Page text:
FOFA Bandwagon Takes Unexpected U-Turn as Advisors Brace for Compliance Quagmire

With regulators in the process of reforming financial regulation worldwide, the Australian Senate gets involved by voting to repeal previous

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In an unexpected U-turn, Australian policy-makers have decided to reject the repealing of the just recently deployed Future of Financial Advice (FOFA) rules applying to all Australian financial advisers, intended to protect retail investors in the advisory and discretionary broking space.

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Parliamentary debate came to a crescendo in an a rarely seen late evening sitting, where a 32-30 vote ensured currently active government changes would be scrapped. The vote effectively means financial planners will have to contact their customers and obtain permission/authorisation for trading activity to be legitimate.

The incumbent Liberal government was aiming to repeal the FOFA regulations and make financial advisory services more ‘laissez-faire’, or in other words, operate under less bureaucracy. However, such intentions have attracted unscrupulous market operators seeking to take advantage of looser disclosure measures.

Regardless of the political reasoning behind this most economic of issues, the fact remains that the advisory industry in Australia now faces a scramble to comply with the roundabout turn embarked upon by MPs.

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Jacqui Lambie, Australian Senator

Crossbench Senators Jacqui Lambie and Ricky Muir have removed their previous support for the federal government’s wind back of FOFA reforms first introduced by the Labor Party. That has sparked widespread praise from consumer advocates but also concerns from some in the sector that vast swaths of the industry could effectively be operating outside the law.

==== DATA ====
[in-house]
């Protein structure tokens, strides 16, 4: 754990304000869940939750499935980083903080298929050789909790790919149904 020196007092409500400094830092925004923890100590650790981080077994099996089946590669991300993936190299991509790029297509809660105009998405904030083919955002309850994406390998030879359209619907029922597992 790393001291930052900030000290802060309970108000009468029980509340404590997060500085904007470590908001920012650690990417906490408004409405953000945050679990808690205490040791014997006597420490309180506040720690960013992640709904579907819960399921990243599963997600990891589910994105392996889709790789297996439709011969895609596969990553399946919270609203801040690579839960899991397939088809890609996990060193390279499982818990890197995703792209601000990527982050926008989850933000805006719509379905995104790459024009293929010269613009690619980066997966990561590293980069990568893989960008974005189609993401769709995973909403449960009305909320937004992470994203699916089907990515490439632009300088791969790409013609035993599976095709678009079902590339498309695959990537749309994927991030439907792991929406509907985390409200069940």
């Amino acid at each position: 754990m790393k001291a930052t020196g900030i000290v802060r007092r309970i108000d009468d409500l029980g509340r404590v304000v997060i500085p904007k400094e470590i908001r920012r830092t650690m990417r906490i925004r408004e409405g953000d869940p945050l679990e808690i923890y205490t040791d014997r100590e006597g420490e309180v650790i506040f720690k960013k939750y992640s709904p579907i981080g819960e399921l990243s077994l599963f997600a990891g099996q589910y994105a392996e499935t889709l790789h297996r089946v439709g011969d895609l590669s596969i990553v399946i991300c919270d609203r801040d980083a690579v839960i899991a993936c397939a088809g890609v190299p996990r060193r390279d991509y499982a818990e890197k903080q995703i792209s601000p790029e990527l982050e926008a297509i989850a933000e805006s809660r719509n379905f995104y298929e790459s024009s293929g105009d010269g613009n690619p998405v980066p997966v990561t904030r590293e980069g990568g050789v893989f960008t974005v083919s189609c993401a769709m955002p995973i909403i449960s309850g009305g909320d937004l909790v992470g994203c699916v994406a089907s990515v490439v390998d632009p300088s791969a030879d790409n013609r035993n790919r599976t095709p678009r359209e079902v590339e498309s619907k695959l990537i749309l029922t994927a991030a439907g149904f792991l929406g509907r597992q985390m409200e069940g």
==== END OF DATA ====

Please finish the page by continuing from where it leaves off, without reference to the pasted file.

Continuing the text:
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The decision has divided public opinion in the financial services community, with brokers and advisers feeling hard done by and retail investors broadly welcoming the move.

Ms. Lambie was one of the biggest supporters of FOFA guidelines, “I will not allow the Liberal Party and their supporters to wind back consumer protection at a time when the financial advice industry has been shown to act in a scandalous manner.”

Financial Services Council (FSC) Chief Executive, John Brodgen, criticised the change as it would cause unnecessary uncertainty, “The industry has been working under the current FOFA arrangements since July 1st. To turn around and just throw them out is irresponsible.” Adding, “This disallowance motion will create a legal quagmire that will lead to disruption and unnecessary costs and will reduce affordability and accessibility of financial advice.”

Australian Senate in Session

If the government’s regulations are disallowed, previous legislation passed by the Gillard government would come into force. These laws include a requirement for clients who signed up after July 2013 to ‘opt-in’ every two years, a broader duty for advisers to act in the client’s best interests and tougher restrictions on referral/affiliate payments from financial intermediaries to advisors.

In addition, advisers would have to provide retrospective fee disclosure statements to all clients who initiated a broker-client relationship before July 2013.

In an emergency statement published in the late evening hours , the Australian Securities and Investments Commission (ASIC) acknowledged the disallowance by stating, “ASIC will take a practical and measured approach to administering the law as it now stands following the disallowance of the Corporations Amendment (Streamlining Future of Financial Advice) Regulation 2014.”

In an ominous statement the regulator added, “…many Australian financial services (AFS) licensees will now need to make systems changes. We will work with Australian financial services licensees, taking a facilitative approach until 1st of July, 2015.”

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